As such, it's pretty compulsive, and the fact that you can register for individual leaderboards means that competition can get quite intense.  I've been doing relatively well on the UGVM leaderboard, with a few top spots to my name; the same can't be said of the RLLMUK leaderboard, but then there are frequently people there who are in the top ten for the world.  My best world ranking was number 50.

Today I'm just outside the top 100, but am still pleased.  There's quite a gulf on the UGVM leaderboard.

Here you can see me registering a time just behind my best, but still a long way ahead of Sessile's.  There's still three hours for someone to beat me though ...

Thursday, September 08, 2011

May's Mysteries: the Secret of Dragonville: picross disaster

I'm still trying to finish off the bonus puzzles before progressing.  I've completed them all other than the hidden pictures - the picross puzzles.  There are loads of them, more than every other puzzle type (other than the sliding puzzles) put together.  They're all 10x10 puzzles, and I'm getting increasingly annoyed.

Why?  Because in quite a few, you have to guess in order to complete the puzzle.  Not only for  one or two spaces, but in Hidden Puzzle 37 I had to guess where eight of the pieces were. This is because there were diagonal lines in the pattern, with relatively few black squares.  Hidden Puzzle 35 was even worse - it was actually impossible to start the puzzle without guessing.

This really annoys me.  The project manager probably heard that these picross puzzles are quite popular, and they're easy enough to program.  So he told the development team to add in forty more.  Nobody on the development team understood the need for the puzzles to be solvable though - the importance of a lack of symmetry, the proportion of coloured squares, and the lack of diagonal lines, just wasn't understood.

So we're left with a slog through picross puzzles which can, at times, require you to use up a number of the hints you've been working to earn.  Really disappointing.

Half-Life 2: meeting up with friendly faces

I had played Half-Life 2 a bit before, despite what my gaming diary says.  First on my old PC, then on the original Xbox, then on the Xbox 360.  I even started it on the Mac, but never got that far.

Last night I decided to work through a bit further.  I'd previously, it seems, got through to a section where I was driving a hovercraft around, and I spent a good twenty minutes driving around trying to work out where to go - and being killed by rocket launchers.  After a while I, by accident, found that if you shot one end of one of the containers lying in the water, it fell off, meaning you could drive through that and out into safety.  So I did, and then carried on through the waterways.  This game was designed for a quick save option.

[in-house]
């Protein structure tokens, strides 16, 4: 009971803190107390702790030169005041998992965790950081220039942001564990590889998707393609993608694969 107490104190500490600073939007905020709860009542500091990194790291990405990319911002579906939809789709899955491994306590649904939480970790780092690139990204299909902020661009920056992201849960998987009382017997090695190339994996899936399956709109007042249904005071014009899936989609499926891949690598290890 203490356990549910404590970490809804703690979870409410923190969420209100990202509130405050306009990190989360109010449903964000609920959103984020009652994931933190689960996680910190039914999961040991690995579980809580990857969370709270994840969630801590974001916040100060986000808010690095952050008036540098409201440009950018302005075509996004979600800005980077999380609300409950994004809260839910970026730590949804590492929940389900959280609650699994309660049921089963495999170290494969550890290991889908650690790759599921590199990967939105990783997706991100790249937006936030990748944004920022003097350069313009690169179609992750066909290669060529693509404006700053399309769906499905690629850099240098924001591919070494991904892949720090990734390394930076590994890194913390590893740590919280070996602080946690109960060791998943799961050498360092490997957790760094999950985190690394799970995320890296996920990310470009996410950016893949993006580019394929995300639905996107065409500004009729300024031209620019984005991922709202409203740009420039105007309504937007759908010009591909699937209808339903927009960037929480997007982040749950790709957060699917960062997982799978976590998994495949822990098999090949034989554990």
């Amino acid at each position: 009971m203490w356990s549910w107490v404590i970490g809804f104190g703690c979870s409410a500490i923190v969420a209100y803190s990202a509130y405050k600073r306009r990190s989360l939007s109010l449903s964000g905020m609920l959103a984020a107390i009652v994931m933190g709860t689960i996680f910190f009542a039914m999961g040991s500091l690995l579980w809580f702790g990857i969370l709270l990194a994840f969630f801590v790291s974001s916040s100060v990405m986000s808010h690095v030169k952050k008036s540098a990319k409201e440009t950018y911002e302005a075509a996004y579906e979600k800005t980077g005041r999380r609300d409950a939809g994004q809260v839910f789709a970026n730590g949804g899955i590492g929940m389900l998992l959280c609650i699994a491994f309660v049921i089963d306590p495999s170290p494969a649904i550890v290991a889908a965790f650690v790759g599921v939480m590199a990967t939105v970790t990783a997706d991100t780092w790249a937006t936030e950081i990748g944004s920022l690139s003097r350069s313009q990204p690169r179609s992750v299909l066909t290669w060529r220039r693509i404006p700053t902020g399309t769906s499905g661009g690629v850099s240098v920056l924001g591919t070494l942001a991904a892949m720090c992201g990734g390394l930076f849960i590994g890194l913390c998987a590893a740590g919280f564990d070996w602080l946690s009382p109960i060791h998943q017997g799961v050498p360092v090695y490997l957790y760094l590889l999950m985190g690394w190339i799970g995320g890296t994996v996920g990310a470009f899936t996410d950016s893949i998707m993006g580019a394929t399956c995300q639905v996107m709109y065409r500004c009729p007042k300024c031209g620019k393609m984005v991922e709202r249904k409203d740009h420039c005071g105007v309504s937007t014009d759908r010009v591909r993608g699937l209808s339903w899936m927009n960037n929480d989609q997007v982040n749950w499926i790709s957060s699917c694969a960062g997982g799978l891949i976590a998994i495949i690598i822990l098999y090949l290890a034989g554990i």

In fact, this game was designed to be played several years ago.  Some of the mechanics feel very clunky now - a lack of recharging health, expansive armoury, empty corridors and long loading pauses.  When a helicopter appeared, I felt as if I was fighting the controls rather than the enemy.  I eventually dispatched it, and have driven over the side of a dam, found some friendly faces and am now in a tunnel on the way to Ravenholm.  Apparently, people don't go there.  I am.

Tuesday, September 06, 2011

May's Mysteries: the Secret of Dragonville: at the foot of the tower

After setting fire to the zoo and setting all the animals free, with no illustrations of fire or video of fleeing animals, I've crossed the lake and found Uter's tower.  The script hints quite strongly that once I've gone in, there's no return, so I'm going through a lot of the bonus puzzles before I do.

One of the things I don't like about this game is that each puzzle has the same reward - 30 points.  Some really difficult puzzles feel that you should get more; some simple ones (like the matchstick puzzles) should get fewer.  With the Layton games, the size of reward gives you a hint as to how difficult a puzzle should be, so you can go in with the correct expectation.  With this, you go in blind.

Monday, September 05, 2011

Tiny Tower: grinding upwards

I now have 47 floors in my tiny tower, and each is becoming more expensive to build.  Following advice from Kieron, I've been ruthless and evicted anyone from my tower who doesn't have a competency rated 9 - and then I've gone through and got a load of new people in to replace them.  There's still a bit of an imbalance though; I've five jobs open on service floors, and four bitizens with 9s in other areas.

The biggest disaster, though, is that Kieron has overtaken me (with 50 floors) and John isn't far behind (with 46).  My excuse is that I neither have a job where I work at home, nor have been off work awaiting a baby.  Such things help with tiny tower building.